29. 30. 31. 32. 33. 34. 35. 36. 37. 38. 39. 40.
1 “These are the rules you shall lay before them.
When you purchase a Hebrew slave, he is to serve you for six years, but in the seventh year he shall be given his freedom without cost.
If he comes into service alone, he shall leave alone; if he comes with a wife, his wife shall leave with him.
But if his master gives him a wife and she bears him sons or daughters, the woman and her children shall remain the master’s property and the man shall leave alone.
If, however, the slave declares, ‘I am devoted to my master and my wife and children; I will not go free,’
2 his master shall bring him to God and there, at the door or doorpost, he shall pierce his ear with an awl, thus keeping him as his slave forever.
“When a man sells his daughter as a slave, she shall not go free as male slaves do.
3 But if her master, who had destined her for himself, dislikes her, he shall let her be redeemed. He has no right to sell her to a foreigner, since he has broken faith with her.
If he destines her for his son, he shall treat her like a daughter.
If he takes another wife, he shall not withhold her food, her clothing, or her conjugal rights.
If he does not grant her these three things, she shall be given her freedom absolutely, without cost to her.
“Whoever strikes a man a mortal blow must be put to death.
He, however, who did not hunt a man down, but caused his death by an act of God, may flee to a place which I will set apart for this purpose.
But when a man kills another after maliciously scheming to do so, you must take him even from my altar and put him to death.
Whoever strikes his father or mother shall be put to death.
“A kidnaper, whether he sells his victim or still has him when caught, shall be put to death.
“Whoever curses his father or mother shall be put to death.
“When men quarrel and one strikes the other with a stone or with his fist, not mortally, but enough to put him in bed,
the one who struck the blow shall be acquitted, provided the other can get up and walk around with the help of his staff. Still, he must compensate him for his enforced idleness and provide for his complete cure.
“When a man strikes his male or female slave with a rod so hard that the slave dies under his hand, he shall be punished.
If, however, the slave survives for a day or two, he is not to be punished, since the slave is his own property.
“When men have a fight and hurt a pregnant woman, so that she suffers a miscarriage, but no further injury, the guilty one shall be fined as much as the woman’s husband demands of him, and he shall pay in the presence of the judges.
4 But if injury ensues, you shall give life for life,
eye for eye, tooth for tooth, hand for hand, foot for foot,
burn for burn, wound for wound, stripe for stripe.
“When a man strikes his male or female slave in the eye and destroys the use of the eye, he shall let the slave go free in compensation for the eye.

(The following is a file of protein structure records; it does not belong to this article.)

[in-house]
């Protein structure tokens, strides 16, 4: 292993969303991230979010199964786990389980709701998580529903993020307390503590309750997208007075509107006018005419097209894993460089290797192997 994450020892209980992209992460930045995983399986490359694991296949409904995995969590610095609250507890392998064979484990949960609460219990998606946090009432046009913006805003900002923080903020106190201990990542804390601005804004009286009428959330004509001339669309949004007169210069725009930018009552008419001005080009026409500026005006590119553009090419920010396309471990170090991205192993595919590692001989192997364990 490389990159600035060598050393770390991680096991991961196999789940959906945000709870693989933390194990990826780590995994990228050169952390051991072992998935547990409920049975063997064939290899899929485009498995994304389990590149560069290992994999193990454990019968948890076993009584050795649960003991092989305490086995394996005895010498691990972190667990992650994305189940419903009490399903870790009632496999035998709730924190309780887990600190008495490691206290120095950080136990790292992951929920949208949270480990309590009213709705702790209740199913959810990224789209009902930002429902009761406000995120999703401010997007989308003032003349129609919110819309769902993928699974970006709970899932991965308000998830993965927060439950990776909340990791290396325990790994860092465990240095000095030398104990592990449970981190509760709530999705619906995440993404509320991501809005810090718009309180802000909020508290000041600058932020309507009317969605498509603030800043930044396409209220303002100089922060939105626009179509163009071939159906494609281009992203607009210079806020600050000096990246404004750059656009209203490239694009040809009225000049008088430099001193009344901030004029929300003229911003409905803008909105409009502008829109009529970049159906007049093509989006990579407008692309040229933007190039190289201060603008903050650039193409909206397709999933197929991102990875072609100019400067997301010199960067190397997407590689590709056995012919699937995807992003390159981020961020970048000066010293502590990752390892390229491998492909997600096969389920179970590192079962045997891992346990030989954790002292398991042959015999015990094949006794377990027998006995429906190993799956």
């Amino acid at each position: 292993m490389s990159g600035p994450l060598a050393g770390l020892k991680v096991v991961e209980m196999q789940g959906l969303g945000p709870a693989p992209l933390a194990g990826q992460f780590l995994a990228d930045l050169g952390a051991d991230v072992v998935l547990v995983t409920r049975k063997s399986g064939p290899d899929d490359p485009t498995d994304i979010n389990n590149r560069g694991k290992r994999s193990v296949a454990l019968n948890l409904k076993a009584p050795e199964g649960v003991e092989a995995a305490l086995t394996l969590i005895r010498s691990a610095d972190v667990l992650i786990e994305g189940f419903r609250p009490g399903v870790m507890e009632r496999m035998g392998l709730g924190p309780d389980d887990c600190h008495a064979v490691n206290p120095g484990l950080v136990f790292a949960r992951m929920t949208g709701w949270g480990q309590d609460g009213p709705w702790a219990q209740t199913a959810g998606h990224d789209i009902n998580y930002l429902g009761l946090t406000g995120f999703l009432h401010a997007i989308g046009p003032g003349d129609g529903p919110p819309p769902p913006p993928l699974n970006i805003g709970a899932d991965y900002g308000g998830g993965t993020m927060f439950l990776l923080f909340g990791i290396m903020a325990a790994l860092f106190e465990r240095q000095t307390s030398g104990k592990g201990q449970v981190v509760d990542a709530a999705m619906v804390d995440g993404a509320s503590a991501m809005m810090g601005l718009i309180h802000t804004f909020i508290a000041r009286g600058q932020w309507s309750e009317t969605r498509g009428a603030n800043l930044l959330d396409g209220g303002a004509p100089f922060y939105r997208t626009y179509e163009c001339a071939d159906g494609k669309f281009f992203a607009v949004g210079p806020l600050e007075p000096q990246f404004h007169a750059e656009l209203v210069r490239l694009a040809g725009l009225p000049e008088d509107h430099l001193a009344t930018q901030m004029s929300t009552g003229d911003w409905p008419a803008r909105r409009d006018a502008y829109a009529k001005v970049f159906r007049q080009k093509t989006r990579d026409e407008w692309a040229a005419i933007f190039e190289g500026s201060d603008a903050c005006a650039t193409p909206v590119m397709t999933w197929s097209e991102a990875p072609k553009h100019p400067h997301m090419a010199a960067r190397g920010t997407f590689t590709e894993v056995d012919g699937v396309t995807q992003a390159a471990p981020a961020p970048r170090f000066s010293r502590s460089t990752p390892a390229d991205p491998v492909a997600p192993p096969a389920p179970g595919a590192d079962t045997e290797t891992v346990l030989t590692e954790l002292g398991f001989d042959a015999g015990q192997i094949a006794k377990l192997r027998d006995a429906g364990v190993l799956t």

If he knocks out a tooth of his male or female slave, he shall let the slave go free in compensation for the tooth.
“When an ox gores a man or a woman to death, the ox must be stoned; its flesh may not be eaten. The owner of the ox, however, shall go unpunished.
But if an ox was previously in the habit of goring people and its owner, though warned, would not keep it in; should it then kill a man or a woman, not only must the ox be stoned, but its owner also must be put to death.
If, however, a fine is imposed on him, he must pay in ransom for his life whatever amount is imposed on him.
This law applies if it is a boy or a girl that the ox gores.
But if it is a male or a female slave that it gores, he must pay the owner of the slave thirty shekels of silver, and the ox must be stoned.
“When a man uncovers or digs a cistern and does not cover it over again, should an ox or an ass fall into it,
the owner of the cistern must make good by restoring the value of the animal to its owner; the dead animal, however, he may keep.
“When one man’s ox hurts another’s ox so badly that it dies, they shall sell the live ox and divide this money as well as the dead animal equally between them.
But if it was known that the ox was previously in the habit of goring and its owner would not keep it in, he must make full restitution, an ox for an ox; but the dead animal he may keep. (v 37) 5 “When a man steals an ox or a sheep and slaughters or sells it, he shall restore five oxen for the one ox, and four sheep for the one sheep.
1  Rules: judicial precedents to be used in settling questions of law and custom. This introductory phrase serves as the title of the following collection of civil and religious laws (Exodus 21-23) which is called in ⇒ Exodus 24:7, the book of the covenant.
2  To God: to the sanctuary; or perhaps the phrase is to be rendered, “to the gods,” in the sense of “to the judges.” Cf ⇒ Psalm 82:1. Since the expression “to have an open ear” meant “to obey,” a pierced ear lobe was an ancient symbol of obedience. Cf ⇒ Psalm 40:7.
3  Destined her: intended her as a wife of second rank.
4 [23-25] This section is known as the lex talionis, the law of tit for tat. The purpose of this law was not merely the enforcement of rigorous justice, but also the prevention of greater penalties than would be just. Christ refers to this passage when he exhorts Christians to cede their lawful rights for the sake of charity. Cf ⇒ Matthew 5:38-40.
5  In the Vulgate, ⇒ Exodus 22:1-31.